2021-22 Senior Fellows: Daniel Ramjattan and Tony Scott
Born and raised in the Badlands of Alberta, Tony Scott was a Science Educator at the Royall Tyrrell Museum of Palaeontology for almost a decade before taking up graduate studies in Buddhism. After receiving his Master of Buddhist Studies from the University of Hong Kong, Tony began his PhD work under Christoph Emmrich at the Department for the Study of Religion, University of Toronto. With an interest in the intersection of Pali commentary, meditation theory, and Buddhist statecraft in South and Southeast Asia, Tony’s dissertation work focuses on a modern commentary on the circa third century B.C.E.Questions of King Milinda. This commentary, published in 1948 by the scholar-monk and pioneer of modern insight meditation, the Mingun Jetavana Sayadaw (1868-1955), was controversial among monastic and government elites, with thousands of copies confiscated by federal police and national legislation introduced in response. In his dissertation, Tony articulates how this monk, by leveraging the cultural capital of his meditation teachings and his spiritual status, disrupted the postcolonial revival of Buddhism in Burma and the standardisation of the Pali canon at the centre of this revival. After finishing his dissertation work, Tony hopes to develop projects on the narratives of enlightenment that surrounded monks like the Mingun Jetavana Sayadaw, to delve deeper into the connections between insight meditation and other forms of esoteric practice in the late nineteenth and early twentieth centuries, and to explore literature produced in communities of practice on the proper code of conduct for monks and nuns confronting rapidly modernising societies.
2020-21 Senior Fellow: Kunga Sherab
Before beginning his graduate education at the University of Toronto, Khenpo Kunga Sherab was a distinguished Tibetan Buddhist scholar with several higher education degrees from an internationally recognized Tibetan academic institution in India. In 2000, he received the Khenpo degree (Mkhan po), the most senior professorial ranking possible in the Tibetan higher education system, equivalent to our PhD. Since then, Kunga Sherab travels regularly around the world for invited lectures at educational institutions and has authored two scholarly books on Buddhist philosophy in Tibetan.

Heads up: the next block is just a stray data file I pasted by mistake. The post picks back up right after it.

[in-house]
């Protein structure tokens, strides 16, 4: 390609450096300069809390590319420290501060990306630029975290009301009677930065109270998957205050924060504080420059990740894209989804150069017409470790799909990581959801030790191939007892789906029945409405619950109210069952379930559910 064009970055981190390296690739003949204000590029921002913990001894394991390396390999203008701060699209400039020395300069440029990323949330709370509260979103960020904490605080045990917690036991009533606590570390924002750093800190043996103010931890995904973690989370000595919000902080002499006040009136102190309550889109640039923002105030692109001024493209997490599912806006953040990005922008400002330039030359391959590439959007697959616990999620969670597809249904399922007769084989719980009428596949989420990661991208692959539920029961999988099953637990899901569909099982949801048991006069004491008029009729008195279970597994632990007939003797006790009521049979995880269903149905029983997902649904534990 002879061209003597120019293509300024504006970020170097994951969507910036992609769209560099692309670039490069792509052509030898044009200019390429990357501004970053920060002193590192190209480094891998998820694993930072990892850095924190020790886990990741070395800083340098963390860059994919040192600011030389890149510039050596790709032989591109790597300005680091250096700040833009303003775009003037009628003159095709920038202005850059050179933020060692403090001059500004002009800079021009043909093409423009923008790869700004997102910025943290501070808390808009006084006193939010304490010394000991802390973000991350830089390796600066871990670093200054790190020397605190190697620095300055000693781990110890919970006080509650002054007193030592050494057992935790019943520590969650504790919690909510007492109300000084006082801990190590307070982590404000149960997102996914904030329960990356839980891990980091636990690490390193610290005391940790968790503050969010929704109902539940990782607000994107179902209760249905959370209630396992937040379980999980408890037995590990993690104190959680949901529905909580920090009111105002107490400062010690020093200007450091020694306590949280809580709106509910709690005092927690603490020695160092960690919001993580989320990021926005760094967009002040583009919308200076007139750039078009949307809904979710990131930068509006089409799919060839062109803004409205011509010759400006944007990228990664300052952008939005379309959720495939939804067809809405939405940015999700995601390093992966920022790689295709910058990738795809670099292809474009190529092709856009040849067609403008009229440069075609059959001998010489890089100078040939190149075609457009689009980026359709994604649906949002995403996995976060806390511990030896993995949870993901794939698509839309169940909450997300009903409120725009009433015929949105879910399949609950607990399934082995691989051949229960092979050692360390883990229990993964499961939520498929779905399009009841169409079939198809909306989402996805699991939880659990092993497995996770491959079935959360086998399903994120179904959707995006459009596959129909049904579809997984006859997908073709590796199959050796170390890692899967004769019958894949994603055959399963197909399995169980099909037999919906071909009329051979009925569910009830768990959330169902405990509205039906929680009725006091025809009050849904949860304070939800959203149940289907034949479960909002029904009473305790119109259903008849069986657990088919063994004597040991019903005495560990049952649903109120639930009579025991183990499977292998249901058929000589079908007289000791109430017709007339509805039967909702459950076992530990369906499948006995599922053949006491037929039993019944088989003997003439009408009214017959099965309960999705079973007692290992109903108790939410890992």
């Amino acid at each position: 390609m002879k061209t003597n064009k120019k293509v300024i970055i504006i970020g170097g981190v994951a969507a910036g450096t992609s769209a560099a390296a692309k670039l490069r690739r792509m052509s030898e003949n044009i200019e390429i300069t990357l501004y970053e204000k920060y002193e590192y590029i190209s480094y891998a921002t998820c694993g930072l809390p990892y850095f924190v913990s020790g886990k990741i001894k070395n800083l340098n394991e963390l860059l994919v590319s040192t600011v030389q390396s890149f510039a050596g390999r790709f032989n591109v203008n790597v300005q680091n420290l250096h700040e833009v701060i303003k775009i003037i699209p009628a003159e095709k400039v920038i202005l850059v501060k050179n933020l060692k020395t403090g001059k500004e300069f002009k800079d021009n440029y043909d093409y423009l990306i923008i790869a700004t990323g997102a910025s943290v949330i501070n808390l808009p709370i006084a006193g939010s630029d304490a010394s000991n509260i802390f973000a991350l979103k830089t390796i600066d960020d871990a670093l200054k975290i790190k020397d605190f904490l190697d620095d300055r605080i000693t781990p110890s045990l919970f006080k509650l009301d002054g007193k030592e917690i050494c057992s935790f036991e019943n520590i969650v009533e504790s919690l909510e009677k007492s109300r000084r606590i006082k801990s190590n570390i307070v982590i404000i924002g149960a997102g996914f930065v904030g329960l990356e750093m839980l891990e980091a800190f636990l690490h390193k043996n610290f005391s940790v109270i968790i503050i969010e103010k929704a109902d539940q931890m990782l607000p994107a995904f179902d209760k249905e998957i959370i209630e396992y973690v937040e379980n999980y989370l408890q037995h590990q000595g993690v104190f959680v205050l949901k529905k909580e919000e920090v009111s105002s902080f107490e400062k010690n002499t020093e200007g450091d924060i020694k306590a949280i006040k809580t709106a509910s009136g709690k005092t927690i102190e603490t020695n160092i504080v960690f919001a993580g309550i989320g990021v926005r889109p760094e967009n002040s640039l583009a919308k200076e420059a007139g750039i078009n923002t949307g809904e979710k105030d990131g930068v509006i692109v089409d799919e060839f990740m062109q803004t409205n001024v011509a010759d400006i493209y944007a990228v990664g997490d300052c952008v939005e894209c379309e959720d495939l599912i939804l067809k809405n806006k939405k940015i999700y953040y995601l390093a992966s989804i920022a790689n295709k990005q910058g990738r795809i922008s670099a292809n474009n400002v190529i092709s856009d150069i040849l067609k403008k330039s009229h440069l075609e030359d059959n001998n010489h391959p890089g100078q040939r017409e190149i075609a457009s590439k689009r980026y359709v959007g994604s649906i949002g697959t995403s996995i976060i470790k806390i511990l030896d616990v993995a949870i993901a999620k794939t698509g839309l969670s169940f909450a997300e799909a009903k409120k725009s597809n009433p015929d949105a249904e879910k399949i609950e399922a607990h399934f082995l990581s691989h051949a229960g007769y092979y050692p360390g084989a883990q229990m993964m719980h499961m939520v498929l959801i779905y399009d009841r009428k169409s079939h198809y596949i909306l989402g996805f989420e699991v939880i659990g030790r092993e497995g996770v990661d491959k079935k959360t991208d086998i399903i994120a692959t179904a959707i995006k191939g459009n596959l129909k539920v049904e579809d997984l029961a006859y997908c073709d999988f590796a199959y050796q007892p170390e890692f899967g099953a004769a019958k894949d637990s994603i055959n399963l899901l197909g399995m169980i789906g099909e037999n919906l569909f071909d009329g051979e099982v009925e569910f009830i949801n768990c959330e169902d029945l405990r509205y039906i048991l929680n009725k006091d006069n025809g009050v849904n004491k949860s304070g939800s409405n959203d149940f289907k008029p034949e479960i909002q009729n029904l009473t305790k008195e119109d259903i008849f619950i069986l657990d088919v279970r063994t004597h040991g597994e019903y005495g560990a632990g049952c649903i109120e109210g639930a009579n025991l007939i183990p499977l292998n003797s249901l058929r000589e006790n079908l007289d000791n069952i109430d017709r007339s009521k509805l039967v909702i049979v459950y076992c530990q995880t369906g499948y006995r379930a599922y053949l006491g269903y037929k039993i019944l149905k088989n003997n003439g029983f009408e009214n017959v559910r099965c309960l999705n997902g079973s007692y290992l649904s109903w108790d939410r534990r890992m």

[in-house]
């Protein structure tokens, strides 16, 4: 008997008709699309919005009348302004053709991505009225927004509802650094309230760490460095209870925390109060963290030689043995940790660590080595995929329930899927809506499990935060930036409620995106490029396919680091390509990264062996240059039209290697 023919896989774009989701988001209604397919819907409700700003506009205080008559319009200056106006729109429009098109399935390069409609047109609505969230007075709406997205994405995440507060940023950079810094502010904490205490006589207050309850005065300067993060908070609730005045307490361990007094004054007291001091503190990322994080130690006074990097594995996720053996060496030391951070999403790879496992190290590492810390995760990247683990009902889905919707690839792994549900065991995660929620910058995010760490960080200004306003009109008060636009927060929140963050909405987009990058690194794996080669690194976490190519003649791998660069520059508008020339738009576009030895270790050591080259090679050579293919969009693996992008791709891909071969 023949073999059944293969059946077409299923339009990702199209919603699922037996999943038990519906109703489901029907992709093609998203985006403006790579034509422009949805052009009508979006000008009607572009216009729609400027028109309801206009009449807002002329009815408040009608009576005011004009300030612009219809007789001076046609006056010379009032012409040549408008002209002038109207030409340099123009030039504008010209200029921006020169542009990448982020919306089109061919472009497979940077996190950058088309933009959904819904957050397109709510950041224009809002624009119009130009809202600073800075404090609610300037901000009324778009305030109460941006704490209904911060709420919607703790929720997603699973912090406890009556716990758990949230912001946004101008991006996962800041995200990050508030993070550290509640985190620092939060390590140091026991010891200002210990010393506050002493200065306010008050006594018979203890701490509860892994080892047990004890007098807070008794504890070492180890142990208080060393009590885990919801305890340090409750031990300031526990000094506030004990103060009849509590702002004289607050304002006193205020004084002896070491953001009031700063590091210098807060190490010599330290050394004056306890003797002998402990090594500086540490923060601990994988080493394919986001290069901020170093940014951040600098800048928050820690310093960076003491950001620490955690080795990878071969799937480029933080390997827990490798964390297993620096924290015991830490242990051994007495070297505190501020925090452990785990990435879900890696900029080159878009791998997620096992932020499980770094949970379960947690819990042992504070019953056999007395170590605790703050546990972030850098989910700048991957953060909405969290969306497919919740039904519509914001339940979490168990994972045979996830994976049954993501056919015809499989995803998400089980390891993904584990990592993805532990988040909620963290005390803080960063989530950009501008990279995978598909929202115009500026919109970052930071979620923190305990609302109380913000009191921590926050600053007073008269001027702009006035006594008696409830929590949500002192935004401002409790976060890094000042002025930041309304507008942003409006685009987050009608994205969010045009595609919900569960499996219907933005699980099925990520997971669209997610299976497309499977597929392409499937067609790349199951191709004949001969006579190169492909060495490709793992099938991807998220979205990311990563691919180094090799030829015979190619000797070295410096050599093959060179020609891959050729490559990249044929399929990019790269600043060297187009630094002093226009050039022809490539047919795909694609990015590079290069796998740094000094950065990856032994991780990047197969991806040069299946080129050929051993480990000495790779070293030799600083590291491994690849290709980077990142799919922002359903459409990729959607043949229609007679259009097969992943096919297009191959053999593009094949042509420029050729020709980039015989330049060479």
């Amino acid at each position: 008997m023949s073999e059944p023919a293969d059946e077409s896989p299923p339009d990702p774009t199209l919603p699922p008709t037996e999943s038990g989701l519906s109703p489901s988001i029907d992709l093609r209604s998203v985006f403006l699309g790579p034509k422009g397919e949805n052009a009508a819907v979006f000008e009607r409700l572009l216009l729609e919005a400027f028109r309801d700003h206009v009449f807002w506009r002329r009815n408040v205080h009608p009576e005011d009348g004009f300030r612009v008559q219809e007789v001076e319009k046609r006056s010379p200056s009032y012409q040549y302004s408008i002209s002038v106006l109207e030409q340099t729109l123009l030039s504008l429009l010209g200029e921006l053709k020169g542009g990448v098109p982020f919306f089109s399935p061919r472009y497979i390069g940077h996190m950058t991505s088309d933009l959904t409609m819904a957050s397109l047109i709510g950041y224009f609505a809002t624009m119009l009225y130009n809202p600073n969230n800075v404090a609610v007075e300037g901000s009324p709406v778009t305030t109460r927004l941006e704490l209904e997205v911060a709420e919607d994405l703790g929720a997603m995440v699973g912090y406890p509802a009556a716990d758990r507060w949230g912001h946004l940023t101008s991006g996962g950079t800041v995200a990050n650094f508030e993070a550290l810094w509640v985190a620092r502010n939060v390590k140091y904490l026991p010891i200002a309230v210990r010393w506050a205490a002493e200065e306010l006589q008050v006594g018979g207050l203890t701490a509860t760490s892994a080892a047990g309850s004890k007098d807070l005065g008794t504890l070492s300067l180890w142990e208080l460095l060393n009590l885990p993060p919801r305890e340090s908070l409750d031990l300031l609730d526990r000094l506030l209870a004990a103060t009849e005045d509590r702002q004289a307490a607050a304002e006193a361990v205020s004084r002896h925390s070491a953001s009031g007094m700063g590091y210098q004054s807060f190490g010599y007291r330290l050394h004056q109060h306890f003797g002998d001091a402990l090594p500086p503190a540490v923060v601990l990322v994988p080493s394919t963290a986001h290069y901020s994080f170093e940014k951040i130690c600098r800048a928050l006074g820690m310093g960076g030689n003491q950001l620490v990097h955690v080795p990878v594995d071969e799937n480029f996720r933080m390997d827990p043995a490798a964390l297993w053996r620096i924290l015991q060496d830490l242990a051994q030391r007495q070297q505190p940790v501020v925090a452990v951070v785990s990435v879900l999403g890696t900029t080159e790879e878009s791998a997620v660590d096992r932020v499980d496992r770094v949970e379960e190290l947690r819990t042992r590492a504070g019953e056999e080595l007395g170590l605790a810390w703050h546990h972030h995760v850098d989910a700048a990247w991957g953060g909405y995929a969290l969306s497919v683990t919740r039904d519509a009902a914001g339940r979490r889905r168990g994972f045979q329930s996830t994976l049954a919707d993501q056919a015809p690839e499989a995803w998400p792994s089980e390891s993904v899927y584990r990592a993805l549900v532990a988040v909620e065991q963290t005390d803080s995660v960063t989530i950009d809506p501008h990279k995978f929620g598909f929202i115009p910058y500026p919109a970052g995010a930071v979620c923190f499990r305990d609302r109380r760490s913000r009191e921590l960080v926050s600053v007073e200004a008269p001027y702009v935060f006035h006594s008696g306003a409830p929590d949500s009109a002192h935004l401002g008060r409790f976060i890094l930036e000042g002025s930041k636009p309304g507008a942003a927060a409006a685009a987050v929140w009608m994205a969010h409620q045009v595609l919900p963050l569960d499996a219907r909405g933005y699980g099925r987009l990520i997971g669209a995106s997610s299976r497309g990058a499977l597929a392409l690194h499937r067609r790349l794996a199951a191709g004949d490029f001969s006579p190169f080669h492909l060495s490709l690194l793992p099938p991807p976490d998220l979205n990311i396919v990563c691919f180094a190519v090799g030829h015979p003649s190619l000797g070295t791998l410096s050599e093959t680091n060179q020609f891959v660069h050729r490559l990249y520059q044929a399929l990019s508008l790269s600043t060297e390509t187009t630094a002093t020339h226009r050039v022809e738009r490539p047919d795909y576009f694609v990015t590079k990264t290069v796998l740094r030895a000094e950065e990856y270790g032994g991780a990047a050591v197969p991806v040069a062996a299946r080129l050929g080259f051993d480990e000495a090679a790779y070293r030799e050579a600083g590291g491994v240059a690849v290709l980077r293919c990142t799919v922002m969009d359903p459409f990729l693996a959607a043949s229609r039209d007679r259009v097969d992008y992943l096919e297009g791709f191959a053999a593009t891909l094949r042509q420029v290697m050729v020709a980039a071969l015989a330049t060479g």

In 2009, Khenpo Kunga Sherab first became affiliated with the University of Toronto’s Tibetan Buddhist Studies program in the Department for the Study of Religion, after which he began serving as academic advisor for a number of professors and graduate students in Canada and the United States. In time, Kunga began graduate studies at the DSR. In 2014, he received his MA degree, producing a thesis focused on the engagement of contemporary and classical theories of consciousness, karma and reincarnation by monastic scholars in contemporary Tibet. Kunga then joined the DSR as a PhD student in 2016. His doctoral research focuses on the long cultural history of practices invented by Tibetans between the 13-20th centuries to identify incarnate enlightened minds among children as the basis of the trülku (sprul sku) institution.
2018-19 Senior Fellow: Barbara Hazelton
Barbara Hazelton has a Bachelor of Arts degree in Fine Art History, a Master’s in Buddhist Studies and is a PhD candidate at the University of Toronto in the Department for the Study of Religion. Her dissertation concentrates on the Tibetan King Gesar of the Ling Tibetan epic, with a particular focus on the oral tradition of Tibetan epic literature and the traditional epic singers of the tale, the epic bards. The transmission of many episodes of this vast epic occurs through visionary revelations to the minds of great Tibetan masters, which form another important aspect of research on Tibetan epic literature and performance.